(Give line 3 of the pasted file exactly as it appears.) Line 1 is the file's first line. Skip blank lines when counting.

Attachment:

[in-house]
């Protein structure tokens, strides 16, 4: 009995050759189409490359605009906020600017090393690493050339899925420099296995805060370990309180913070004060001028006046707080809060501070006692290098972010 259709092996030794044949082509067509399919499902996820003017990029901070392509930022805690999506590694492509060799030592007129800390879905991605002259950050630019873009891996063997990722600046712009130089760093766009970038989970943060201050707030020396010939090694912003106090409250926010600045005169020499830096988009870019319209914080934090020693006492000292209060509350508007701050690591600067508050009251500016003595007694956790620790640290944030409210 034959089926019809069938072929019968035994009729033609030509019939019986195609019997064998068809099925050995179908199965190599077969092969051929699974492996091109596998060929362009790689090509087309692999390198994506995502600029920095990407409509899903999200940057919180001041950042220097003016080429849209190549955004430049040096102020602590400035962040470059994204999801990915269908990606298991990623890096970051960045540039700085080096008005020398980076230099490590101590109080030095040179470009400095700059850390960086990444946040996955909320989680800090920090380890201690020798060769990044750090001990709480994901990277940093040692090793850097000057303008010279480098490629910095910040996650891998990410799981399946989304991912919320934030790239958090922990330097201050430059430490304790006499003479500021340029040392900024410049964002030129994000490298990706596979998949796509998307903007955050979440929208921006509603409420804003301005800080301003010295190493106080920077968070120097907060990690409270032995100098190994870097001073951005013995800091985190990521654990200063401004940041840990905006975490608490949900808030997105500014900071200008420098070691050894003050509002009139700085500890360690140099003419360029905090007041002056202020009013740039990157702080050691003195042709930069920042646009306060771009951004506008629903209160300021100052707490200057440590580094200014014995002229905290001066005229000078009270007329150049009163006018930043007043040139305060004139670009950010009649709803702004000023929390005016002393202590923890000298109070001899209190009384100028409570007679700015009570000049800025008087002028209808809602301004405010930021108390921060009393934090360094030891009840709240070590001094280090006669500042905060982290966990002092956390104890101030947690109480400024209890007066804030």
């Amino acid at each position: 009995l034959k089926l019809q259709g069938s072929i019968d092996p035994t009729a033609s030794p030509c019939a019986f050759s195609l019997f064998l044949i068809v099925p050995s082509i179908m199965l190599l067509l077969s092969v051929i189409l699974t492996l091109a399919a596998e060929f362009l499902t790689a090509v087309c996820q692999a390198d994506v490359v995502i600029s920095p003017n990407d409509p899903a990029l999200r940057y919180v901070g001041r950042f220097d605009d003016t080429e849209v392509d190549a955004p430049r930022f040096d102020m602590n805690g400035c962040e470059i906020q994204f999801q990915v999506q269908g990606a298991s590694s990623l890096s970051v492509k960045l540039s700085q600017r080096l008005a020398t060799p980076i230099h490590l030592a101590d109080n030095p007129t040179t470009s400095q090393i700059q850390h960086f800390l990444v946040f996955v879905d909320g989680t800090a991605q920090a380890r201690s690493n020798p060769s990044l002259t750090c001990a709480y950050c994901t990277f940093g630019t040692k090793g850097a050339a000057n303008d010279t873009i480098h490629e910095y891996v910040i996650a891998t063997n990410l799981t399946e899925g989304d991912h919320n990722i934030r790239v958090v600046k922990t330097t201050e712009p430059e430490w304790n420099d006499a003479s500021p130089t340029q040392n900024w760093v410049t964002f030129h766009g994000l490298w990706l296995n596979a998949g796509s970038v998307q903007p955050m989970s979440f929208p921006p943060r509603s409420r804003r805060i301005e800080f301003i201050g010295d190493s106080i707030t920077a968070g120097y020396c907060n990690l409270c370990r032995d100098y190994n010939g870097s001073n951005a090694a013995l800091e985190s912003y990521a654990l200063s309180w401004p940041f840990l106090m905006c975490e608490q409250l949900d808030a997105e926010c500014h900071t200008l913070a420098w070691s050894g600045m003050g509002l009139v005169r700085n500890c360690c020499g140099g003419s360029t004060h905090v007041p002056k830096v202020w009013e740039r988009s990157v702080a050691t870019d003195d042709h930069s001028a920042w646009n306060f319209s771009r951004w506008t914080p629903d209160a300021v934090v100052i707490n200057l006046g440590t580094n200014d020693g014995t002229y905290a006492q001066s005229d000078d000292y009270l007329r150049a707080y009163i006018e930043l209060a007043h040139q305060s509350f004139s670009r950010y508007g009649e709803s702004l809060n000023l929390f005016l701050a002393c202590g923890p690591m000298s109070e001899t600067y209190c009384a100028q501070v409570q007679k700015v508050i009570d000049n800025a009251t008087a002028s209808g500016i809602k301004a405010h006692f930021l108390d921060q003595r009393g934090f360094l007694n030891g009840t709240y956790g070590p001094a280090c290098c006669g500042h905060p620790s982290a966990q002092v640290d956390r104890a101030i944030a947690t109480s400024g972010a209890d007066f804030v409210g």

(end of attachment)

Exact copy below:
């Amino acid at each position: 009995l034959k089926l019809q259709g069938s072929i019968d092996p035994t009729a033609s030794p030509c019939a019986f050759s195609l019997f064998l044949i068809v099925p050995s082509i179908m199965l190599l067509l077969s092969v051929i189409l699974t492996l091109a399919a596998e060929f362009l499902t790689a090509v087309c996820q692999a390198d994506v490359v995502i600029s920095p003017n990407d409509p899903a990029l999200r940057y919180v901070g001041r950042f220097d605009d003016t080429e849209v392509d190549a955004p430049r930022f040096d102020m602590n805690g400035c962040e470059i906020q994204f999801q990915v999506q269908g990606a298991s590694s990623l890096s970051v492509k960045l540039s700085q600017r080096l008005a020398t060799p980076i230099h490590l030592a101590d109080n030095p007129t040179t470009s400095q090393i700059q850390h960086f800390l990444v946040f996955v879905d909320g989680t800090a991605q920090a380890r201690s690493n020798p060769s990044l002259t750090c001990a709480y950050c994901t990277f940093g630019t040692k090793g850097a050339a000057n303008d010279t873009i480098h490629e910095y891996v910040i996650a891998t063997n990410l799981t399946e899925g989304d991912h919320n990722i934030r790239v958090v600046k922990t330097t201050e712009p430059e430490w304790n420099d006499a003479s500021p130089t340029q040392n900024w760093v410049t964002f030129h766009g994000l490298w990706l296995n596979a998949g796509s970038v998307q903007p955050m989970s979440f929208p921006p943060r509603s409420r804003r805060i301005e800080f301003i201050g010295d190493s106080i707030t920077a968070g120097y020396c907060n990690l409270c370990r032995d100098y190994n010939g870097s001073n951005a090694a013995l800091e985190s912003y990521a654990l200063s309180w401004p940041f840990l106090m905006c975490e608490q409250l949900d808030a997105e926010c500014h900071t200008l913070a420098w070691s050894g600045m003050g509002l009139v005169r700085n500890c360690c020499g140099g003419s360029t004060h905090v007041p002056k830096v202020w009013e740039r988009s990157v702080a050691t870019d003195d042709h930069s001028a920042w646009n306060f319209s771009r951004w506008t914080p629903d209160a300021v934090v100052i707490n200057l006046g440590t580094n200014d020693g014995t002229y905290a006492q001066s005229d000078d000292y009270l007329r150049a707080y009163i006018e930043l209060a007043h040139q305060s509350f004139s670009r950010y508007g009649e709803s702004l809060n000023l929390f005016l701050a002393c202590g923890p690591m000298s109070e001899t600067y209190c009384a100028q501070v409570q007679k700015v508050i009570d000049n800025a009251t008087a002028s209808g500016i809602k301004a405010h006692f930021l108390d921060q003595r009393g934090f360094l007694n030891g009840t709240y956790g070590p001094a280090c290098c006669g500042h905060p620790s982290a966990q002092v640290d956390r104890a101030i944030a947690t109480s400024g972010a209890d007066f804030v409210g």